The world is on a de facto dollar standard, similar in
to the British pound sterling standard of the 19th and early 20th
When did the US dollar become the international standard, and how
is it to continue in that role?
In the aftermath of World War II, the relatively
stable-valued US dollar
was the only major currency in which international exchange could
take place. The dollar's role was formalized under the Bretton
monetary agreement of 1944. Other nations set official exchange
against the dollar, while the US agreed to exchange dollars for gold at
a fixed price on demand by central banks.
This system functioned well for a brief period.
However by about
1958 the initial worldwide dollar shortage had turned into an
With the too rapid growth of dollar credits around the world, gold
of the dollar proved unsustainable. The Bretton Woods agreement
in 1973, but it enthroned the dollar as the international medium of
This unique role of the dollar continues to the present day.
How the Dollar Grew
The rapid growth of the industrialized economies after
World War II
created a growing demand for dollar balances around the world.
more of its own currency a central bank issued, the more dollars it
as underpinning for its currency.
During the Bretton Woods period, the US ran large
current account surpluses.
That would have drained dollars from abroad, but long-term capital
in the form of grants and direct investments by the US were greater
its current surpluses. The result was a build up of dollar assets
by foreign firms and central banks. In effect, the US was lending
long more than it was borrowing short, thereby satisfying the world’s
demand for dollar liquidity, even while it remained a net creditor.
The Dollar Today
Today over half of all dollar notes in circulation are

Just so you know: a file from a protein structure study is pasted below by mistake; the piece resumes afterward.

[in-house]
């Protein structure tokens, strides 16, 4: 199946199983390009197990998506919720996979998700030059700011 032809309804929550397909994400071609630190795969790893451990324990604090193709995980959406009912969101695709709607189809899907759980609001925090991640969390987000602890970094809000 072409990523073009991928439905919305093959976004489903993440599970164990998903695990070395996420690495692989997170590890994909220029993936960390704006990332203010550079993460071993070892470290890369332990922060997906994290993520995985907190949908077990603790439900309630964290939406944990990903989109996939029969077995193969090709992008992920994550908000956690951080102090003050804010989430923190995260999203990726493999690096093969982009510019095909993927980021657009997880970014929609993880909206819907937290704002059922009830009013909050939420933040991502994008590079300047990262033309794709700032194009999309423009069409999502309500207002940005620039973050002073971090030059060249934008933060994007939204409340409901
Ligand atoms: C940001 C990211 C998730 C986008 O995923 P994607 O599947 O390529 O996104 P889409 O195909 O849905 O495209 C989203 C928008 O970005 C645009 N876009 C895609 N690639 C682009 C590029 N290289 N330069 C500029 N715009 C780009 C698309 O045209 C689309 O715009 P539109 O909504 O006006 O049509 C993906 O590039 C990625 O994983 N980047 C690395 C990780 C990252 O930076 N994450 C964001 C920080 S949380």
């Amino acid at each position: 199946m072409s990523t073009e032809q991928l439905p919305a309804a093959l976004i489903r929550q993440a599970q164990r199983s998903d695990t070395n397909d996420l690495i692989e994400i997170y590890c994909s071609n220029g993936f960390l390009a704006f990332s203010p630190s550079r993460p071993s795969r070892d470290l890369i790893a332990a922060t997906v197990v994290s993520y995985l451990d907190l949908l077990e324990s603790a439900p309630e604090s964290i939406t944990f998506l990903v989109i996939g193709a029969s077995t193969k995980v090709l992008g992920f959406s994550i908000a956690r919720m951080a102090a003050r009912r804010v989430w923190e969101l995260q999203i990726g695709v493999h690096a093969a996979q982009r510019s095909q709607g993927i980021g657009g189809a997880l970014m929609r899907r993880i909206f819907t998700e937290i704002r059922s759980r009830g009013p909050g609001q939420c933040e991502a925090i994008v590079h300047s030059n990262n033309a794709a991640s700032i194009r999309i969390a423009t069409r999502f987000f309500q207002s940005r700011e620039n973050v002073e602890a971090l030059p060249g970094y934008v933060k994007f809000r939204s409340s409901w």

the borders of the US. About half of US Treasury securities are
owned by foreigners, mainly held as reserves by foreign central
The dollar is the main currency in international capital flows, as well
as the currency of invoice for commodities and for many manufactured
and services. All countries that trade directly with the US
both imports and exports in US dollars. Eurodollars
often trade without any involvement by US participants.
Advantages for the U.S.
With the dollar as the world standard, the US is free to
monetary policy independent of exchange rate fluctuations. In
respect, other countries operate at a disadvantage. They are
to see their own currencies depreciate against the dollar because of
domestic inflationary threat that presents. They are also
to allow a substantial appreciation of their currency against the
for fear of losing competitiveness in world markets. Consequently
they sometimes subordinate their domestic monetary policies in order to
stabilize their currencies against the dollar.
A Useful Analogy
The international dollar is analogous to the fiat money
that a central
bank issues within its own monetary domain. Central banks do so
purchasing assets from those who want to hold their currency as a store
of value or for use in trade. There is little or no need for a
bank to concern itself with redeeming its own currency.
Likewise the US can issue dollar-denominated claims to
the rest of the
world which may never have to be redeemed so long as it maintains the
purchasing power of the dollar. While this gives the US a unique
advantage in terms of borrowing in its own currency, the existence of a
safe reserve asset is a great convenience to other countries.
a serious loss of confidence in the dollar could depose it as the
medium of international exchange, such as might be due to a prolonged
inflation in the US.